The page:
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Editorial

At the recent British Construction Industry Awards, often described as the 'Oscars'of the construction industry, concrete had both starring and supporting roles. It was celebrated not only for its design and structural innovation but also for its heavyweight performance.

This performance was appreciated during a summer that gave us a hot and sticky insight into the predicted future impact of global warming and provided a loud wake-up call that many offices, particularly those of lightweight construction, are unable to cope with high temperatures.

Concrete, with its inherent thermal efficiency, provides a thermal sink that stores and then later releases heat. In this way a building structure can be used to moderate internal temperatures and so reduce reliance on air conditioning systems.

There is a growing number of commercial buildings where the fabric energy storage (FES) ability of concrete has been put to good use.Unwanted heat is absorbed by the building and then released as the building is cooled by night-time ventilation and subsidiary partial air conditioning when needed. In this way, the peak internal temperature of a building can be reduced by up to 20 per cent.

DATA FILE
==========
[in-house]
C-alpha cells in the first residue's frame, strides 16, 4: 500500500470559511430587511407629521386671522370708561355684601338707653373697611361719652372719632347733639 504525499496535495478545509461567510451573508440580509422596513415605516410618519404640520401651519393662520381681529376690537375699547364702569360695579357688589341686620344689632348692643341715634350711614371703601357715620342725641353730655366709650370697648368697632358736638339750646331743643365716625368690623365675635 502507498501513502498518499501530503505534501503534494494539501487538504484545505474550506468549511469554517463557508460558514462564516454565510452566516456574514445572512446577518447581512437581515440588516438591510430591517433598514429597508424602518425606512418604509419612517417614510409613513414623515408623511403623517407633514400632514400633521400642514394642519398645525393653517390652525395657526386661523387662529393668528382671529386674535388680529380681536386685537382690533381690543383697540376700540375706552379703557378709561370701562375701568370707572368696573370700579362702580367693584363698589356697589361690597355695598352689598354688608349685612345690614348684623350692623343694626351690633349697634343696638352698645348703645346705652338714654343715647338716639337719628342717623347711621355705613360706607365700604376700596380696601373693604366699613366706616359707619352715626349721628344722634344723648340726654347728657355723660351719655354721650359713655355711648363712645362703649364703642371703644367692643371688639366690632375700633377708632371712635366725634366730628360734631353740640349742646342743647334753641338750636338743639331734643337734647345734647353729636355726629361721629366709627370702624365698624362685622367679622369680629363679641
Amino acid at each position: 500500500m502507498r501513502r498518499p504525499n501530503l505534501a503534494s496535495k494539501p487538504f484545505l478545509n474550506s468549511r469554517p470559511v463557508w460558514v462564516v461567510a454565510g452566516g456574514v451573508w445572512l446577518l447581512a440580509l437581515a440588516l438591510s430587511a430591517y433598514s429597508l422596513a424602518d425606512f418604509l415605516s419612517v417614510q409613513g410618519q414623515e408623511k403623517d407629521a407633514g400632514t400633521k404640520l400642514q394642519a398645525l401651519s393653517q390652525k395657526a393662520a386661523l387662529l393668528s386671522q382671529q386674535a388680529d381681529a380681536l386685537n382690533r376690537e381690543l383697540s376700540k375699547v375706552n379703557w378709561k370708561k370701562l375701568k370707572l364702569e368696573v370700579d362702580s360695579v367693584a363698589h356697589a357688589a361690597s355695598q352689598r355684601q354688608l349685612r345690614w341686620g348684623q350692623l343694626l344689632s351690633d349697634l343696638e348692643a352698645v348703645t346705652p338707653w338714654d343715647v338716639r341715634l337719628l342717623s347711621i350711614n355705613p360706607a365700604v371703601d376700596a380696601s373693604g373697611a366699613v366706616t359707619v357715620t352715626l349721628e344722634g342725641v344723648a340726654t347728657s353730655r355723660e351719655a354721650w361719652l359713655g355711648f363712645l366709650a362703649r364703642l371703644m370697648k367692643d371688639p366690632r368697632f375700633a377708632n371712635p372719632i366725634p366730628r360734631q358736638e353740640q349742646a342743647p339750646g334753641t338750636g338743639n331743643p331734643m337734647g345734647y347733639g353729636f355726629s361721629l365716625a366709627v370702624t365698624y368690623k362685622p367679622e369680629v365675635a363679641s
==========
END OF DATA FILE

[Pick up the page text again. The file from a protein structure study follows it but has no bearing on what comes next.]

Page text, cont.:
There is no additional cost associated with using exposed concrete. In fact doing so can often provide significant cost savings. Exposure of the concrete floor soffits removes the need to install suspended ceilings. Also, exposed concrete columns do not need additional fire protection cover. These savings can be considerable, up to 5 per cent of total construction. Not having to install suspended ceilings can reduce a building's height by 1015 per cent.

All this combines to offer a performance of visual honesty and real structural meaning. A performance that was fully appreciated and applauded at this year's industry 'Oscars'.

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